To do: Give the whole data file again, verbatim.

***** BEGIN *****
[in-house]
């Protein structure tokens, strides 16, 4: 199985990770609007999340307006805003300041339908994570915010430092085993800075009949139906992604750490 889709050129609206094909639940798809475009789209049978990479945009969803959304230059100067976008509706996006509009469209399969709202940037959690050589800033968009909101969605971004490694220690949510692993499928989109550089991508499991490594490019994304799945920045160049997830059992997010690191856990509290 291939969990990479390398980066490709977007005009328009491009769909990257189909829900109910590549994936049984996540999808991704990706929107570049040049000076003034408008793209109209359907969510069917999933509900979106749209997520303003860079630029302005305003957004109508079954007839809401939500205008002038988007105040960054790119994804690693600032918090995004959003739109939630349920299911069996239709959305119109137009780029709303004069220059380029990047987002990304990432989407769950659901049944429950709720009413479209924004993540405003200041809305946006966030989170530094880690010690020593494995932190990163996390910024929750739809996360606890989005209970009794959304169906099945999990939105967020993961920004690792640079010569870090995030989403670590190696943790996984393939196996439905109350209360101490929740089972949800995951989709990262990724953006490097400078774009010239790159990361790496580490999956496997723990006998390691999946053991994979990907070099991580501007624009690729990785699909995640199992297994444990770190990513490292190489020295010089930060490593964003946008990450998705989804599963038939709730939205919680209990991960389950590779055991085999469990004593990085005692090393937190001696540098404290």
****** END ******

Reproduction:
[in-house]
């Protein structure tokens, strides 16, 4: 199985990770609007999340307006805003300041339908994570915010430092085993800075009949139906992604750490 889709050129609206094909639940798809475009789209049978990479945009969803959304230059100067976008509706996006509009469209399969709202940037959690050589800033968009909101969605971004490694220690949510692993499928989109550089991508499991490594490019994304799945920045160049997830059992997010690191856990509290 291939969990990479390398980066490709977007005009328009491009769909990257189909829900109910590549994936049984996540999808991704990706929107570049040049000076003034408008793209109209359907969510069917999933509900979106749209997520303003860079630029302005305003957004109508079954007839809401939500205008002038988007105040960054790119994804690693600032918090995004959003739109939630349920299911069996239709959305119109137009780029709303004069220059380029990047987002990304990432989407769950659901049944429950709720009413479209924004993540405003200041809305946006966030989170530094880690010690020593494995932190990163996390910024929750739809996360606890989005209970009794959304169906099945999990939105967020993961920004690792640079010569870090995030989403670590190696943790996984393939196996439905109350209360101490929740089972949800995951989709990262990724953006490097400078774009010239790159990361790496580490999956496997723990006998390691999946053991994979990907070099991580501007624009690729990785699909995640199992297994444990770190990513490292190489020295010089930060490593964003946008990450998705989804599963038939709730939205919680209990991960389950590779055991085999469990004593990085005692090393937190001696540098404290």